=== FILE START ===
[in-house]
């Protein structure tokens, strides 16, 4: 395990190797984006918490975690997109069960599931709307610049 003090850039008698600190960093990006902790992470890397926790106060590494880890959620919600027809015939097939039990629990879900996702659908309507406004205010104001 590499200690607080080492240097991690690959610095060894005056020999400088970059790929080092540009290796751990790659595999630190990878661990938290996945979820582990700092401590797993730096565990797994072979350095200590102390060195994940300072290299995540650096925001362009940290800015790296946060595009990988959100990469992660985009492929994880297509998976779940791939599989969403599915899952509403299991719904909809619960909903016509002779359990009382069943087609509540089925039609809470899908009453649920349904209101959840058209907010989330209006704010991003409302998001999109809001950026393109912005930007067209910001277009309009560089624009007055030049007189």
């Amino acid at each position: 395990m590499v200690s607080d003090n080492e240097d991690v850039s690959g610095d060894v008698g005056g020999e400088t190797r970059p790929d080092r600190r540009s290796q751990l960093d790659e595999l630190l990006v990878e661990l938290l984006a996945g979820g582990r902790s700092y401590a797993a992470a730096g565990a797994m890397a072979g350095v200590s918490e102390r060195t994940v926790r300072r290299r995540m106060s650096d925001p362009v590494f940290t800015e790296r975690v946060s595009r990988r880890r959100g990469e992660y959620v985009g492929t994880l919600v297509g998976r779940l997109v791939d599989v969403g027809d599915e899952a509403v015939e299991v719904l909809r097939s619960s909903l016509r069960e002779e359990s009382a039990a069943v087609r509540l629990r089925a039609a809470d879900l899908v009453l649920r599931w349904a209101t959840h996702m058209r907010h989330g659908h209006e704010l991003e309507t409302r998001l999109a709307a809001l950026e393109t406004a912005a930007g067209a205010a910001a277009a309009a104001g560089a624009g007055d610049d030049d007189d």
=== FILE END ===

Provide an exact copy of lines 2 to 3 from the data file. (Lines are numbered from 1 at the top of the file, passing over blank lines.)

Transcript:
């Protein structure tokens, strides 16, 4: 395990190797984006918490975690997109069960599931709307610049 003090850039008698600190960093990006902790992470890397926790106060590494880890959620919600027809015939097939039990629990879900996702659908309507406004205010104001 590499200690607080080492240097991690690959610095060894005056020999400088970059790929080092540009290796751990790659595999630190990878661990938290996945979820582990700092401590797993730096565990797994072979350095200590102390060195994940300072290299995540650096925001362009940290800015790296946060595009990988959100990469992660985009492929994880297509998976779940791939599989969403599915899952509403299991719904909809619960909903016509002779359990009382069943087609509540089925039609809470899908009453649920349904209101959840058209907010989330209006704010991003409302998001999109809001950026393109912005930007067209910001277009309009560089624009007055030049007189």
């Amino acid at each position: 395990m590499v200690s607080d003090n080492e240097d991690v850039s690959g610095d060894v008698g005056g020999e400088t190797r970059p790929d080092r600190r540009s290796q751990l960093d790659e595999l630190l990006v990878e661990l938290l984006a996945g979820g582990r902790s700092y401590a797993a992470a730096g565990a797994m890397a072979g350095v200590s918490e102390r060195t994940v926790r300072r290299r995540m106060s650096d925001p362009v590494f940290t800015e790296r975690v946060s595009r990988r880890r959100g990469e992660y959620v985009g492929t994880l919600v297509g998976r779940l997109v791939d599989v969403g027809d599915e899952a509403v015939e299991v719904l909809r097939s619960s909903l016509r069960e002779e359990s009382a039990a069943v087609r509540l629990r089925a039609a809470d879900l899908v009453l649920r599931w349904a209101t959840h996702m058209r907010h989330g659908h209006e704010l991003e309507t409302r998001l999109a709307a809001l950026e393109t406004a912005a930007g067209a205010a910001a277009a309009a104001g560089a624009g007055d610049d030049d007189d």